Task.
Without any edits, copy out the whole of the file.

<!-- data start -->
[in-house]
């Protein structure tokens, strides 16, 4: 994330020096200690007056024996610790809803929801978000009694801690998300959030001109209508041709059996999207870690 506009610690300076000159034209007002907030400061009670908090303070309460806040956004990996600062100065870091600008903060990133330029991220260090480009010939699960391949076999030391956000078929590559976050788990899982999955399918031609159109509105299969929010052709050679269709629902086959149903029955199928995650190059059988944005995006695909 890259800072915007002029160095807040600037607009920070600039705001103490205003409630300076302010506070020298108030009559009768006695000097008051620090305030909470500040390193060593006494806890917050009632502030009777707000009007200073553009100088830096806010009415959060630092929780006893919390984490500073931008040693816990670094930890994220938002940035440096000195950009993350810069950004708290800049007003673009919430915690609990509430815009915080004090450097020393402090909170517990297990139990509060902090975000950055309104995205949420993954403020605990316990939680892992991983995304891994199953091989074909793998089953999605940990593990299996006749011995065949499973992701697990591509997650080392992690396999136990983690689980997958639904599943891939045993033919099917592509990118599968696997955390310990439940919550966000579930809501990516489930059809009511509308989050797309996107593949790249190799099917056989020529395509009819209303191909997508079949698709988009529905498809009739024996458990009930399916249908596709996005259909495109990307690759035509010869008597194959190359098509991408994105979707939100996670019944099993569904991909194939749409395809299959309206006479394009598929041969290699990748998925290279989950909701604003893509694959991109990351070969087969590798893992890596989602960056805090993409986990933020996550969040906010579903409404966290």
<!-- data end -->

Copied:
[in-house]
């Protein structure tokens, strides 16, 4: 994330020096200690007056024996610790809803929801978000009694801690998300959030001109209508041709059996999207870690 506009610690300076000159034209007002907030400061009670908090303070309460806040956004990996600062100065870091600008903060990133330029991220260090480009010939699960391949076999030391956000078929590559976050788990899982999955399918031609159109509105299969929010052709050679269709629902086959149903029955199928995650190059059988944005995006695909 890259800072915007002029160095807040600037607009920070600039705001103490205003409630300076302010506070020298108030009559009768006695000097008051620090305030909470500040390193060593006494806890917050009632502030009777707000009007200073553009100088830096806010009415959060630092929780006893919390984490500073931008040693816990670094930890994220938002940035440096000195950009993350810069950004708290800049007003673009919430915690609990509430815009915080004090450097020393402090909170517990297990139990509060902090975000950055309104995205949420993954403020605990316990939680892992991983995304891994199953091989074909793998089953999605940990593990299996006749011995065949499973992701697990591509997650080392992690396999136990983690689980997958639904599943891939045993033919099917592509990118599968696997955390310990439940919550966000579930809501990516489930059809009511509308989050797309996107593949790249190799099917056989020529395509009819209303191909997508079949698709988009529905498809009739024996458990009930399916249908596709996005259909495109990307690759035509010869008597194959190359098509991408994105979707939100996670019944099993569904991909194939749409395809299959309206006479394009598929041969290699990748998925290279989950909701604003893509694959991109990351070969087969590798893992890596989602960056805090993409986990933020996550969040906010579903409404966290």